Human beings have been developing machines for thousands of years. But what drives us on to do so? Is it the urge to understand and recreate nature and its processes? Is it perhaps our audacious pretensions to be capable of improving on the world as it is? Or are we just curious? “What Machines Dream Of” is an exhibition that nicely complements that year’s festival theme. It brought together artistic machines that, in contrast to their counterparts in industry and commerce, have absolutely nothing to do with rationality and perfection. These machines of breathtaking beauty are simply enchanting.
What would we discover over the course of an archeological excavation of the early 21st century’s high-tech metropolises? Which artifacts and historical evidence would come to light and what stories would they tell us about how people began to increasingly comingle nature and technology, to replace nature with technology, and to allow technical devices to make deep incursions into our bodies and even our brains?
The exhibition in the Ars Electronica Center’s RoboLab put people right at the epicenter, delivering close-up looks at the multifarious technical and cultural developments that determined the route into this future that humans have come to share with their machines.
- From old-fashioned prostheses to brain implants and futuristic nanorobots that travel through our blood vessels
- From wind-up toy robots to high-tech robotics employed in medical therapy and telecommunications
- A lab for examining questions about social interrelationships among humans and machines
The term Robotinity and the exhibition of the same name are emblematic of how robots and humanity are growing ever closer together. On display here are examples of this from art, design and science that clearly illustrate how intensively humankind and robots are already living and working together.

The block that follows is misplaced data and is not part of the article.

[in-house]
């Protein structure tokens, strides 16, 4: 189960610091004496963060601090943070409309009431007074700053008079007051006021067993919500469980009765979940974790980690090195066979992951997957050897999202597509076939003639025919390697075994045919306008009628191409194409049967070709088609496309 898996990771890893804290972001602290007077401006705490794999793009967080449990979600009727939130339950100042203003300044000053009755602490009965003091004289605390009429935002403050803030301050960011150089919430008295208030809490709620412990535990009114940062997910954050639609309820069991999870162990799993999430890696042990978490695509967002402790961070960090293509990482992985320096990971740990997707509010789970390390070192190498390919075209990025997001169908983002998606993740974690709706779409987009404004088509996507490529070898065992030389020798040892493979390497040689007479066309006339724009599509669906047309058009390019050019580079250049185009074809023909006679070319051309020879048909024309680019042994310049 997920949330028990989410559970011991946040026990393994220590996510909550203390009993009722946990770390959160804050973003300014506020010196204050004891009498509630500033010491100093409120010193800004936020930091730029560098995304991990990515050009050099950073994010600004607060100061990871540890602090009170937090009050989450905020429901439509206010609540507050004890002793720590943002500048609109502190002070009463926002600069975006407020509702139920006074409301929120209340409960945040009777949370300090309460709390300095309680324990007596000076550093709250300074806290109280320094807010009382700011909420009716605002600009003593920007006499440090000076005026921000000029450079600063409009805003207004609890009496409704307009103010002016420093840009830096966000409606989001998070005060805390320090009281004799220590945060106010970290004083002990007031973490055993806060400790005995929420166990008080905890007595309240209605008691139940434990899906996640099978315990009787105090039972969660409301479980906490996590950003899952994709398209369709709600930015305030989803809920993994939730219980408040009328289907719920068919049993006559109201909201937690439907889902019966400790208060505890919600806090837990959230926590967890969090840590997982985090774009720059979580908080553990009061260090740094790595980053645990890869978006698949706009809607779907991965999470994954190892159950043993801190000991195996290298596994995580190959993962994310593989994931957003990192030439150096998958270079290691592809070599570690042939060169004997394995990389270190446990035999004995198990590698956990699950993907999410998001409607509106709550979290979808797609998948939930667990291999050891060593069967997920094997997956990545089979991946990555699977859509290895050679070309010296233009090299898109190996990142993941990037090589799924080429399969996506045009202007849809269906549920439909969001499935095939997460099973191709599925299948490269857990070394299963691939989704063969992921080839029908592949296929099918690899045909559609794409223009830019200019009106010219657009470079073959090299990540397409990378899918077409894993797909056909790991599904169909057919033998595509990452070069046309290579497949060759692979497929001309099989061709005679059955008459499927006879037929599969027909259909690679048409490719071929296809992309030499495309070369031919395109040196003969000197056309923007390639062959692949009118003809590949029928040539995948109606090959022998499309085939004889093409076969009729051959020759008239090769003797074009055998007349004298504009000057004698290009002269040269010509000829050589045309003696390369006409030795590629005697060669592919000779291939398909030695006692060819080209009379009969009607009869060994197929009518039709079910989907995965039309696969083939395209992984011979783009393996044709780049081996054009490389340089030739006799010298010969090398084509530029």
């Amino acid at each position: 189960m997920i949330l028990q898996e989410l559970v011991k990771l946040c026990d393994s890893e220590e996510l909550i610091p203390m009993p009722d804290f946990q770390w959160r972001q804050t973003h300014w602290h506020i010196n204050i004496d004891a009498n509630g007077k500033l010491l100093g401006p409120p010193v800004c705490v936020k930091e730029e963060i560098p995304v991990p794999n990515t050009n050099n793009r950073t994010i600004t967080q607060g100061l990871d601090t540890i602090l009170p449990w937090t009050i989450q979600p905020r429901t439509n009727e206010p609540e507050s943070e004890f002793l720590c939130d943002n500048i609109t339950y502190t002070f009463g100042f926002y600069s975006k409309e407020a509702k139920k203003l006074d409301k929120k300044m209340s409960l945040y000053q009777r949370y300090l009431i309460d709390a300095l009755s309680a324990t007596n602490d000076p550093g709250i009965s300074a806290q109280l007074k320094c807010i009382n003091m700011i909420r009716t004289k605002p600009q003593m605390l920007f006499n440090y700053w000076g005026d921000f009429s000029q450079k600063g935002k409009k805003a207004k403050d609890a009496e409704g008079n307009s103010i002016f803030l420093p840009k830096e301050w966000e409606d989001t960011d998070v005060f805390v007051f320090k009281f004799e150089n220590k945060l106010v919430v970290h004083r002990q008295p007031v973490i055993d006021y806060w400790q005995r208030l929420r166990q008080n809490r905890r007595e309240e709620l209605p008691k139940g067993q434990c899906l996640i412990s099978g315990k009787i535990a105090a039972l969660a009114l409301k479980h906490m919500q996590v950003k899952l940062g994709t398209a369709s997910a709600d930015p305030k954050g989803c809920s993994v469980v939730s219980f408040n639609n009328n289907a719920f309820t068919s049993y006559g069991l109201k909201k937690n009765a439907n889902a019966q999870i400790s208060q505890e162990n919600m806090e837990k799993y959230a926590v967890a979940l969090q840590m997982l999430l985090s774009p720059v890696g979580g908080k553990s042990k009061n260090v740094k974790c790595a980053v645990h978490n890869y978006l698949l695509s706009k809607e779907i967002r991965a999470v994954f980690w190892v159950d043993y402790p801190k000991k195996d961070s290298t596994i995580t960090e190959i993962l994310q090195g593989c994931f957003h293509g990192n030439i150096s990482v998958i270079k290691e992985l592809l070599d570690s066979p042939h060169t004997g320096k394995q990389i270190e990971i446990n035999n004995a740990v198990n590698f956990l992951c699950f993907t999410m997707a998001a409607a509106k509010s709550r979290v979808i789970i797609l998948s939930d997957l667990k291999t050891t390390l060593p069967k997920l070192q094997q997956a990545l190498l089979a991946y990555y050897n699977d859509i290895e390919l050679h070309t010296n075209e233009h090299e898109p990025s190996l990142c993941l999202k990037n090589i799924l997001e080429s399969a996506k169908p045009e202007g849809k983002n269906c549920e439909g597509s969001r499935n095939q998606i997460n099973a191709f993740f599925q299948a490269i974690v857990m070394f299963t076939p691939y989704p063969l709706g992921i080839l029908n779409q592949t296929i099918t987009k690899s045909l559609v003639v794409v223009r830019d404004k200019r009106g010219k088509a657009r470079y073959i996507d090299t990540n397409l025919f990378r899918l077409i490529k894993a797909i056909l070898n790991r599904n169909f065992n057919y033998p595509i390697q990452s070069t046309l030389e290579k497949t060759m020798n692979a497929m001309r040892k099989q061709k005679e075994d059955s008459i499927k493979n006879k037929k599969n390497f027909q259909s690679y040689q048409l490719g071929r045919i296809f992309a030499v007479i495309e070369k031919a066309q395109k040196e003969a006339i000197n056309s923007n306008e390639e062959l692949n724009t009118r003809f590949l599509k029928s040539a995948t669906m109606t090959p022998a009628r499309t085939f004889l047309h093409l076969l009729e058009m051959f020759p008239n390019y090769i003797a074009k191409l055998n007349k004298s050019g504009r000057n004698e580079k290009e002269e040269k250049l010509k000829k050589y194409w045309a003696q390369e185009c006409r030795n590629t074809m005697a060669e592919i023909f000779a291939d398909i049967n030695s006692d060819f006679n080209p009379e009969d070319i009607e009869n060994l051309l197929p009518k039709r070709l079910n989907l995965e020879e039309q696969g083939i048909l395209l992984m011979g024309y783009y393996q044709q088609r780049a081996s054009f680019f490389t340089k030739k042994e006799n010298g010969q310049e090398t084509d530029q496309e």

Three works by Hiroshi Ishiguro (JP) and Ryota Kuwakubo (JP) in this exhibition have been created especially for Ars Electronica 2011.
Telenoid is the creation by robotics expert Hiroshi Ishiguro (JP). It applies parameters of behavioral psychology to utilizing a new form of telecommunication. The Telenoid resembles a baby; during a telephone conversation, you hold it in your arms. Every change in the speaker’s voice is reflected by the robot’s facial expression. In interpersonal communication, it serves as a three-dimensional medium that can also get across body language.
In constructing robots, we are often inspired by how people behave and move or by the human physique. Ryota Kuwakubo (JP) takes a totally different approach in SiliFulin (hip swing), a robot equipped with a tail and a corresponding repertoire of movements.
In Lost #2 Ryota Kuwakubo (JP) dissociated the connection between useful value and functionality. Here, he let the shadows of common household implements dance along walls and form poetic objects or strange landscapes. A simple strainer morphed into a majestic skyscraper, a light bulb into a whole power plant.
Have a look at Episode 4 of Inside Futurelab: 25th Anniversary Series on Humanity & Robotinity
Read more about the Robotinity exhibition on the Ars Electronica Blog: